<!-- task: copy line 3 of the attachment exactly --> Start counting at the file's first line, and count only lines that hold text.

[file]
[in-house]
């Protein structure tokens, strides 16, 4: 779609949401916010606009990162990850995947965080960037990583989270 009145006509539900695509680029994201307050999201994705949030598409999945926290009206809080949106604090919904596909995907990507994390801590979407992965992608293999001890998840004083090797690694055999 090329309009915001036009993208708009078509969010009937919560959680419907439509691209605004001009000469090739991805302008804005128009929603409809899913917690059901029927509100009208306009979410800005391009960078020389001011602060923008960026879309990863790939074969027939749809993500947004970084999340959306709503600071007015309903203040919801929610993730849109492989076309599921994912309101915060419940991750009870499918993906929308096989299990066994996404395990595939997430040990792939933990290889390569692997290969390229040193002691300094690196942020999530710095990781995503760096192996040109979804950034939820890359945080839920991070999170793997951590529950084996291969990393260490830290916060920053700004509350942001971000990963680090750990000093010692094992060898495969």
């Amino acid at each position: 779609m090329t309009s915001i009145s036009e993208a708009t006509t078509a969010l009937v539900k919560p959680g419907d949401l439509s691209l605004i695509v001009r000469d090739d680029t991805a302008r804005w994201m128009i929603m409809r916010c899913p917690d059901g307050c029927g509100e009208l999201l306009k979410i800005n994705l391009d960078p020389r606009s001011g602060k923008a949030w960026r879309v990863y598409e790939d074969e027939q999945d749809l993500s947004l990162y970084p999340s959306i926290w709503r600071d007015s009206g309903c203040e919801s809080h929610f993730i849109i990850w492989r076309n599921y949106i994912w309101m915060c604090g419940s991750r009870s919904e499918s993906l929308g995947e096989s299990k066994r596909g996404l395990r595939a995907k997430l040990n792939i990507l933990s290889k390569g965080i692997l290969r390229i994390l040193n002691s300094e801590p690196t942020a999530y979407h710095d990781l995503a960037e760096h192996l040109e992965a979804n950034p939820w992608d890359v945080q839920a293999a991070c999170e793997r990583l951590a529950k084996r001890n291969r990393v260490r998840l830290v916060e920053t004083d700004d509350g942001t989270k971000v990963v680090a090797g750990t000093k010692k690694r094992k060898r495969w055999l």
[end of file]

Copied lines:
């Amino acid at each position: 779609m090329t309009s915001i009145s036009e993208a708009t006509t078509a969010l009937v539900k919560p959680g419907d949401l439509s691209l605004i695509v001009r000469d090739d680029t991805a302008r804005w994201m128009i929603m409809r916010c899913p917690d059901g307050c029927g509100e009208l999201l306009k979410i800005n994705l391009d960078p020389r606009s001011g602060k923008a949030w960026r879309v990863y598409e790939d074969e027939q999945d749809l993500s947004l990162y970084p999340s959306i926290w709503r600071d007015s009206g309903c203040e919801s809080h929610f993730i849109i990850w492989r076309n599921y949106i994912w309101m915060c604090g419940s991750r009870s919904e499918s993906l929308g995947e096989s299990k066994r596909g996404l395990r595939a995907k997430l040990n792939i990507l933990s290889k390569g965080i692997l290969r390229i994390l040193n002691s300094e801590p690196t942020a999530y979407h710095d990781l995503a960037e760096h192996l040109e992965a979804n950034p939820w992608d890359v945080q839920a293999a991070c999170e793997r990583l951590a529950k084996r001890n291969r990393v260490r998840l830290v916060e920053t004083d700004d509350g942001t989270k971000v990963v680090a090797g750990t000093k010692k690694r094992k060898r495969w055999l």